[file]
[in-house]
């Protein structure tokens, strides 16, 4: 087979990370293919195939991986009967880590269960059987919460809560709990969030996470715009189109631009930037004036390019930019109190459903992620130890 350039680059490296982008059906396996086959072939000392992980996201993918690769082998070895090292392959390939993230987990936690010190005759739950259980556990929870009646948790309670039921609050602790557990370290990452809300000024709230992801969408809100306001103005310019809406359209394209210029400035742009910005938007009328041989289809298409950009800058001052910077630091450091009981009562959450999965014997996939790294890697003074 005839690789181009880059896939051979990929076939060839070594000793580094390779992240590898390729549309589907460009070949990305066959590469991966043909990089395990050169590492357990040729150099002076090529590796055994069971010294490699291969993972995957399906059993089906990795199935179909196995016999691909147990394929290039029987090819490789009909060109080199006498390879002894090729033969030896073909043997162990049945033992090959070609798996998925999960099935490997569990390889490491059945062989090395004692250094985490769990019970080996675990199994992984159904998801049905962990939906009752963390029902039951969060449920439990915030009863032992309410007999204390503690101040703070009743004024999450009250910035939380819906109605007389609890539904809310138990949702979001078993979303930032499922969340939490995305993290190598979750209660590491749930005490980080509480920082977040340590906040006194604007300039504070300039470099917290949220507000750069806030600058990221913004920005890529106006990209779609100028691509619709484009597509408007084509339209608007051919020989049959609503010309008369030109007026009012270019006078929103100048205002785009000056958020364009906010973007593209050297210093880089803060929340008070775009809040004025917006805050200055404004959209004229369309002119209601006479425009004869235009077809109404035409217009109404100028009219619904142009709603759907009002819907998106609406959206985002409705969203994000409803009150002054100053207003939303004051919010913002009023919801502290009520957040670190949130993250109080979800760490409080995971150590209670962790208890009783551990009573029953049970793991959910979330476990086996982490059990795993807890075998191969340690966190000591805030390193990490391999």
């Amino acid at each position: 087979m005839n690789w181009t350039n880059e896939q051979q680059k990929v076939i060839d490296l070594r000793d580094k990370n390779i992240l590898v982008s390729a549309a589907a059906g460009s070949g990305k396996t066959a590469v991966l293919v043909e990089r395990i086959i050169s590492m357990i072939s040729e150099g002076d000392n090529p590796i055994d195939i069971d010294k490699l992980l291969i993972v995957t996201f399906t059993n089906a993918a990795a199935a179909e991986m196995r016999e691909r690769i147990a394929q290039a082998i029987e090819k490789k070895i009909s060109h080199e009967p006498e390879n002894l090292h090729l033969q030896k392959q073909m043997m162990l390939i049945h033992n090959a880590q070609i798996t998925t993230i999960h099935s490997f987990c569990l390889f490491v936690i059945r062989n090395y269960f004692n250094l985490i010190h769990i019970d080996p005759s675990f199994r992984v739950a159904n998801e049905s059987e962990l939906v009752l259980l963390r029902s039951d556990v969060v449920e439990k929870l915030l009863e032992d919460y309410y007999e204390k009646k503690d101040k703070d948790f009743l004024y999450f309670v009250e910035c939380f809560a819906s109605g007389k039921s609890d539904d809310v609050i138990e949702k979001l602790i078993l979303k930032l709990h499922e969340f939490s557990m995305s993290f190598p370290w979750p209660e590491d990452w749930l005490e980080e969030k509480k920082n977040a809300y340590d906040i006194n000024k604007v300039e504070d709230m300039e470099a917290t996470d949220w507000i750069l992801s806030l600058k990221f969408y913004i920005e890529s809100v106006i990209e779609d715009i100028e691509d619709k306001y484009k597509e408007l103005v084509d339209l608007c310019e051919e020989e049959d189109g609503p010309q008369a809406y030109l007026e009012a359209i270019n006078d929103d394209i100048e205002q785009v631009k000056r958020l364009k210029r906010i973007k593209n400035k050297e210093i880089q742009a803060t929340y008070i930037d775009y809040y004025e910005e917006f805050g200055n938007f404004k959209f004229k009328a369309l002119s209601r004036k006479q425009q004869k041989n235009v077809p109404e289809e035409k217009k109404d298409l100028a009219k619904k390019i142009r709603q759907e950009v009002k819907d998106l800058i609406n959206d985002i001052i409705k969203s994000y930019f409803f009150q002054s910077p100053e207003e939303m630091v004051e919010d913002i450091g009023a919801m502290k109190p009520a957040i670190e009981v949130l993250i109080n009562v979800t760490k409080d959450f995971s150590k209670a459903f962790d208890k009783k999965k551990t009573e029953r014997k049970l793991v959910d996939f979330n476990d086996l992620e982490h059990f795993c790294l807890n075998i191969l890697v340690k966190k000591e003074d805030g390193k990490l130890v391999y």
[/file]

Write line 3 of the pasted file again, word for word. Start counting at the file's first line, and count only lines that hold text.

């Amino acid at each position: 087979m005839n690789w181009t350039n880059e896939q051979q680059k990929v076939i060839d490296l070594r000793d580094k990370n390779i992240l590898v982008s390729a549309a589907a059906g460009s070949g990305k396996t066959a590469v991966l293919v043909e990089r395990i086959i050169s590492m357990i072939s040729e150099g002076d000392n090529p590796i055994d195939i069971d010294k490699l992980l291969i993972v995957t996201f399906t059993n089906a993918a990795a199935a179909e991986m196995r016999e691909r690769i147990a394929q290039a082998i029987e090819k490789k070895i009909s060109h080199e009967p006498e390879n002894l090292h090729l033969q030896k392959q073909m043997m162990l390939i049945h033992n090959a880590q070609i798996t998925t993230i999960h099935s490997f987990c569990l390889f490491v936690i059945r062989n090395y269960f004692n250094l985490i010190h769990i019970d080996p005759s675990f199994r992984v739950a159904n998801e049905s059987e962990l939906v009752l259980l963390r029902s039951d556990v969060v449920e439990k929870l915030l009863e032992d919460y309410y007999e204390k009646k503690d101040k703070d948790f009743l004024y999450f309670v009250e910035c939380f809560a819906s109605g007389k039921s609890d539904d809310v609050i138990e949702k979001l602790i078993l979303k930032l709990h499922e969340f939490s557990m995305s993290f190598p370290w979750p209660e590491d990452w749930l005490e980080e969030k509480k920082n977040a809300y340590d906040i006194n000024k604007v300039e504070d709230m300039e470099a917290t996470d949220w507000i750069l992801s806030l600058k990221f969408y913004i920005e890529s809100v106006i990209e779609d715009i100028e691509d619709k306001y484009k597509e408007l103005v084509d339209l608007c310019e051919e020989e049959d189109g609503p010309q008369a809406y030109l007026e009012a359209i270019n006078d929103d394209i100048e205002q785009v631009k000056r958020l364009k210029r906010i973007k593209n400035k050297e210093i880089q742009a803060t929340y008070i930037d775009y809040y004025e910005e917006f805050g200055n938007f404004k959209f004229k009328a369309l002119s209601r004036k006479q425009q004869k041989n235009v077809p109404e289809e035409k217009k109404d298409l100028a009219k619904k390019i142009r709603q759907e950009v009002k819907d998106l800058i609406n959206d985002i001052i409705k969203s994000y930019f409803f009150q002054s910077p100053e207003e939303m630091v004051e919010d913002i450091g009023a919801m502290k109190p009520a957040i670190e009981v949130l993250i109080n009562v979800t760490k409080d959450f995971s150590k209670a459903f962790d208890k009783k999965k551990t009573e029953r014997k049970l793991v959910d996939f979330n476990d086996l992620e982490h059990f795993c790294l807890n075998i191969l890697v340690k966190k000591e003074d805030g390193k990490l130890v391999y």